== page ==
Before we move to what we can do about this, it’s worth pointing out a wonkish but important methodological problem with looking at living wages in global supply chains: tax rates and social security contributions. These impact on how much pay workers actually take home, represent additional costs to employers and vary between countries. Yet, they aren’t accounted for in international studies of wage fairness. This is a major oversight because social security rates and taxes effect what you might want to do to try make wages fairer.
A wage that looks fair before tax might not be fair when you take out income tax and employee social security contributions. We found that including an allowance for taxes and social security contributions substantially changes the size of living wage estimates. We estimated that living wages in BRIC would need to be around 10% higher to ensure they were still fair when you take employee social security and taxes out of them.
When you look at the total cost of living wages from an employer’s perspective, the picture changes again. Employers are not so much interested in the wage as they are in the total cost of labour – labour compensation. Living labour compensation is what we call the total cost of labour assuming workers are taking home a living wage. Employer social security rates vary between countries. For a worker in China, only 11% of the total cost of that worker to an employer is employer social security contributions. On the other hand, in Russia 22 % of the labour cost to an employer is employer social security payments:
In short, because social security rates vary between countries even if Russia and China had the same after tax living wage, the total cost of labour to the employer would be different.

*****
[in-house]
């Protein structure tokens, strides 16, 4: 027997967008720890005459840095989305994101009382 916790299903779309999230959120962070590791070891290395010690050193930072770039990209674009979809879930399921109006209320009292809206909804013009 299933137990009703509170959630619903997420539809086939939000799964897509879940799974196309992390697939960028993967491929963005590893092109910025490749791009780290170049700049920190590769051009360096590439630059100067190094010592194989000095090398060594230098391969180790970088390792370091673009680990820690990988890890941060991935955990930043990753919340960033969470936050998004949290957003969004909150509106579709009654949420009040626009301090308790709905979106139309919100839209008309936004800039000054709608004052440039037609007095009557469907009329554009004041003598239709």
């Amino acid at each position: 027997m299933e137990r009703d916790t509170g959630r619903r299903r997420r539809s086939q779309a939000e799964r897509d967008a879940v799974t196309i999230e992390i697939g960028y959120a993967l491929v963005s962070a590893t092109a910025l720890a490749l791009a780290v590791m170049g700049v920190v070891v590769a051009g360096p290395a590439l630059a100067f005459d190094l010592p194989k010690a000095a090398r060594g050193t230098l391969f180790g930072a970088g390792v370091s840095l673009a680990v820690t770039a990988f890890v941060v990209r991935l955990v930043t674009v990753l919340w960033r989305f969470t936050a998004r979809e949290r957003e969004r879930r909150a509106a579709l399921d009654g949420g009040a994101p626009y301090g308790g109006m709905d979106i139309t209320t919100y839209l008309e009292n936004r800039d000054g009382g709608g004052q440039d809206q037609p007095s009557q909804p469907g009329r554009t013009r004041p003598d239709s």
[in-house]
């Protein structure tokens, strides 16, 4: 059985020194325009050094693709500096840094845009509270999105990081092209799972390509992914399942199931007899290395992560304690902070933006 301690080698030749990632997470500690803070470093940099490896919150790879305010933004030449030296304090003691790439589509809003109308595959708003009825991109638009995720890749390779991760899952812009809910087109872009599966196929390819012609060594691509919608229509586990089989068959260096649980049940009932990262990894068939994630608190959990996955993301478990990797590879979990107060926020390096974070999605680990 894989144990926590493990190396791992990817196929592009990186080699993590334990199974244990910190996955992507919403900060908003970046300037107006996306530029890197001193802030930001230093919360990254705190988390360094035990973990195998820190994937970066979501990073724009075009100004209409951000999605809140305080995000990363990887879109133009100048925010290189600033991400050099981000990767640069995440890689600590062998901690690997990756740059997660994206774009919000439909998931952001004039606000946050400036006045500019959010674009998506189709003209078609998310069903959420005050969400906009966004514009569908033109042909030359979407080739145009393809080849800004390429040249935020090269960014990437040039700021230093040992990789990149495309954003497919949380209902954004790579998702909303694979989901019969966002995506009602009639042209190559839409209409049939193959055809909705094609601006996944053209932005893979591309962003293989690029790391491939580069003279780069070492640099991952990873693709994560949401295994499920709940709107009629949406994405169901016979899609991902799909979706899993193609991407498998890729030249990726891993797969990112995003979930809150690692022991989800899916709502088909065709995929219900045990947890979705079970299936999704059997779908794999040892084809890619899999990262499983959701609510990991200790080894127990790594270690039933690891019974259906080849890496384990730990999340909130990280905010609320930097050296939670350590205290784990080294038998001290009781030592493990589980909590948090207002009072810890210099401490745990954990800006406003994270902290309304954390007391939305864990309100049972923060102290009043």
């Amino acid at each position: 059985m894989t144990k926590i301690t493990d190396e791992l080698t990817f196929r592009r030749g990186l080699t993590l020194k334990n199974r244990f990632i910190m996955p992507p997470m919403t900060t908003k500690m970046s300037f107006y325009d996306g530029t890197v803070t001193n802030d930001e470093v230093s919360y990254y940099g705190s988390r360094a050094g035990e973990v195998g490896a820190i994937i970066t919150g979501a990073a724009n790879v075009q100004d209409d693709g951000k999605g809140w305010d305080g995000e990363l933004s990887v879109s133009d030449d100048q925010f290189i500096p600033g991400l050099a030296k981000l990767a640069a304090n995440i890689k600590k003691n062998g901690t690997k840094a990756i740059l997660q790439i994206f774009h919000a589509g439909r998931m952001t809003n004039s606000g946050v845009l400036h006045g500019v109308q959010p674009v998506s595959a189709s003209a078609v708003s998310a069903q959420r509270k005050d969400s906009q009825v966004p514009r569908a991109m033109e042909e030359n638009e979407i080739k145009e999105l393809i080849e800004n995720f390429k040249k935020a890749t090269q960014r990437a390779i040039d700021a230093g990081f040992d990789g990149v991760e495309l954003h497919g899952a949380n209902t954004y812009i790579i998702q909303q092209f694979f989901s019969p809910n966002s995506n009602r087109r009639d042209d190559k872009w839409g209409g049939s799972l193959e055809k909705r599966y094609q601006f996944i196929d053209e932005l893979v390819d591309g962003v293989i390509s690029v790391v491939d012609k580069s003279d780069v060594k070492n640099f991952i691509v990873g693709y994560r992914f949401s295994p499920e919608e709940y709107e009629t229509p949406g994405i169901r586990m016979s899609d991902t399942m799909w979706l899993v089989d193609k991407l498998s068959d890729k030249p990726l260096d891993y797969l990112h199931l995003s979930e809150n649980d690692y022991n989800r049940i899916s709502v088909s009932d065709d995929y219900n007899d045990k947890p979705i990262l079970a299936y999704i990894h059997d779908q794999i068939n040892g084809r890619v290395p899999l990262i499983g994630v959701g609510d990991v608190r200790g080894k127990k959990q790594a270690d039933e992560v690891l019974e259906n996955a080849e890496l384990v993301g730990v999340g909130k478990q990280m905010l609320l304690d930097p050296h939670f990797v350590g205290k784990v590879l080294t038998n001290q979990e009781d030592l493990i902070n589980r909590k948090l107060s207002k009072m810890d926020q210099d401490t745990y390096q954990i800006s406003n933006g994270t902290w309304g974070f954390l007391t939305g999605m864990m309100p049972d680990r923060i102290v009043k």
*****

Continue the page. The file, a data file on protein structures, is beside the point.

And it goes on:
This variation in the total cost of labour (even assuming the actual wage is constant) can be good or bad. It means you can have a living wage and still have competition based on labour costs. If you think this is essential to economic development and market functioning, this is good. If you want to prevent a race to the bottom (even a ‘fair’ bottom), it is bad.
This brings us to what we could do about the situation. Generally a race to the bottom is a bad thing, and is part of the reason we end up with unfair wages in the first place.
One option to stop a race to the bottom is regional collective bargaining. This is currently being pursued by the Asia Floor Wage Alliance – a collection of NGOs and trade unions. Their aim is to establish a wage floor common to all the Asian countries that allows workers to live well and stops firms racing to the bottom. Our results show that this kind of regional collective bargaining strategy must be based on the total cost of labour from the perspective of a firm – living labour compensation.
If regional collective bargaining is based on the living wage, not living labour compensation one of two things will happen. Either the take home wage of each worker risks being unfair – because their tax payments mean they will take home less than the living wage. Or, if the floor wage is after tax, then firms might compete on the basis of labour taxes. Instead to moving to wherever the cheapest wages are, they might move to the country with the lowest social security contributions. This would encourage countries to reduce social protections. In short it would just shift the focus of the race to the bottom, and not challenge the underlying logic in the way that regional collective bargaining intends.
Back to the issues we started with, then. Wages in the Western European clothing supply chain are unfair. Why? Because many workers don’t earn nearly enough live a decent life. What can we do about it? One option is regional collective bargaining. This strategy can prevent companies from racing to the bottom on wages. But it has to be done on the basis of living labour compensation rather than living wages so that workers social protections remain in place.